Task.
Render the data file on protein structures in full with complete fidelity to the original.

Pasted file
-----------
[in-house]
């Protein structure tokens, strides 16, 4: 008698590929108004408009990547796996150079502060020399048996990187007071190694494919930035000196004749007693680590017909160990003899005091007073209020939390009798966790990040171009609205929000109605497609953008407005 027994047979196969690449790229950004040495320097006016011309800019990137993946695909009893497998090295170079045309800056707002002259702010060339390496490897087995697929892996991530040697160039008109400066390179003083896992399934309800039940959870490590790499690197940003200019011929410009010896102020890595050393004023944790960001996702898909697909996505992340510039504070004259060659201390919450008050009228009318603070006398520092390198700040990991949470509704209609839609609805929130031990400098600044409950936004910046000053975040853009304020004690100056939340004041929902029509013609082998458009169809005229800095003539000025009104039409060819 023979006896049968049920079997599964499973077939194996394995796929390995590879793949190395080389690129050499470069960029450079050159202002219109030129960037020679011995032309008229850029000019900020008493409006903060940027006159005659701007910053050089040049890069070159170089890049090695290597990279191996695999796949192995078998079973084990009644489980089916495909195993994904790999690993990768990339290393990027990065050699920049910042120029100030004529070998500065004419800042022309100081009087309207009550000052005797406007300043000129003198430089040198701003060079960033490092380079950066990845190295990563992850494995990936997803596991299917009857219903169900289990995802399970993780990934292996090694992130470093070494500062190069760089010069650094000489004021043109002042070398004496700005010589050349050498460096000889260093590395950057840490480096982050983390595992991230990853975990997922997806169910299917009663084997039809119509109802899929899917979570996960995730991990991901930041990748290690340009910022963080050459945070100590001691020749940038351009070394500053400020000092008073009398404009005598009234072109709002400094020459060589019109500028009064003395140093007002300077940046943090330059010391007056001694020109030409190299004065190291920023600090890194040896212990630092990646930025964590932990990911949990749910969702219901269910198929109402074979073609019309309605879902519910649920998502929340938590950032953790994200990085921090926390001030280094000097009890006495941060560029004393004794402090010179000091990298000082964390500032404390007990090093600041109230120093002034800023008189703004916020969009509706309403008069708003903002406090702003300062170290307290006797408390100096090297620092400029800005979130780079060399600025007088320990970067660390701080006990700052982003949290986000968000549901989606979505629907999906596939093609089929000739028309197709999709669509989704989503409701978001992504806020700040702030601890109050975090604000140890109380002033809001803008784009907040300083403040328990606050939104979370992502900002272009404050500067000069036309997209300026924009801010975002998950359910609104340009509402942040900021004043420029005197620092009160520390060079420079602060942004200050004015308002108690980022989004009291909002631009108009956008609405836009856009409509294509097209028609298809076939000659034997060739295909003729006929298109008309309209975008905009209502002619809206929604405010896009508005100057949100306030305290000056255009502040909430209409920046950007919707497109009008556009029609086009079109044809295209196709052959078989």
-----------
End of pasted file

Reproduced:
[in-house]
């Protein structure tokens, strides 16, 4: 008698590929108004408009990547796996150079502060020399048996990187007071190694494919930035000196004749007693680590017909160990003899005091007073209020939390009798966790990040171009609205929000109605497609953008407005 027994047979196969690449790229950004040495320097006016011309800019990137993946695909009893497998090295170079045309800056707002002259702010060339390496490897087995697929892996991530040697160039008109400066390179003083896992399934309800039940959870490590790499690197940003200019011929410009010896102020890595050393004023944790960001996702898909697909996505992340510039504070004259060659201390919450008050009228009318603070006398520092390198700040990991949470509704209609839609609805929130031990400098600044409950936004910046000053975040853009304020004690100056939340004041929902029509013609082998458009169809005229800095003539000025009104039409060819 023979006896049968049920079997599964499973077939194996394995796929390995590879793949190395080389690129050499470069960029450079050159202002219109030129960037020679011995032309008229850029000019900020008493409006903060940027006159005659701007910053050089040049890069070159170089890049090695290597990279191996695999796949192995078998079973084990009644489980089916495909195993994904790999690993990768990339290393990027990065050699920049910042120029100030004529070998500065004419800042022309100081009087309207009550000052005797406007300043000129003198430089040198701003060079960033490092380079950066990845190295990563992850494995990936997803596991299917009857219903169900289990995802399970993780990934292996090694992130470093070494500062190069760089010069650094000489004021043109002042070398004496700005010589050349050498460096000889260093590395950057840490480096982050983390595992991230990853975990997922997806169910299917009663084997039809119509109802899929899917979570996960995730991990991901930041990748290690340009910022963080050459945070100590001691020749940038351009070394500053400020000092008073009398404009005598009234072109709002400094020459060589019109500028009064003395140093007002300077940046943090330059010391007056001694020109030409190299004065190291920023600090890194040896212990630092990646930025964590932990990911949990749910969702219901269910198929109402074979073609019309309605879902519910649920998502929340938590950032953790994200990085921090926390001030280094000097009890006495941060560029004393004794402090010179000091990298000082964390500032404390007990090093600041109230120093002034800023008189703004916020969009509706309403008069708003903002406090702003300062170290307290006797408390100096090297620092400029800005979130780079060399600025007088320990970067660390701080006990700052982003949290986000968000549901989606979505629907999906596939093609089929000739028309197709999709669509989704989503409701978001992504806020700040702030601890109050975090604000140890109380002033809001803008784009907040300083403040328990606050939104979370992502900002272009404050500067000069036309997209300026924009801010975002998950359910609104340009509402942040900021004043420029005197620092009160520390060079420079602060942004200050004015308002108690980022989004009291909002631009108009956008609405836009856009409509294509097209028609298809076939000659034997060739295909003729006929298109008309309209975008905009209502002619809206929604405010896009508005100057949100306030305290000056255009502040909430209409920046950007919707497109009008556009029609086009079109044809295209196709052959078989």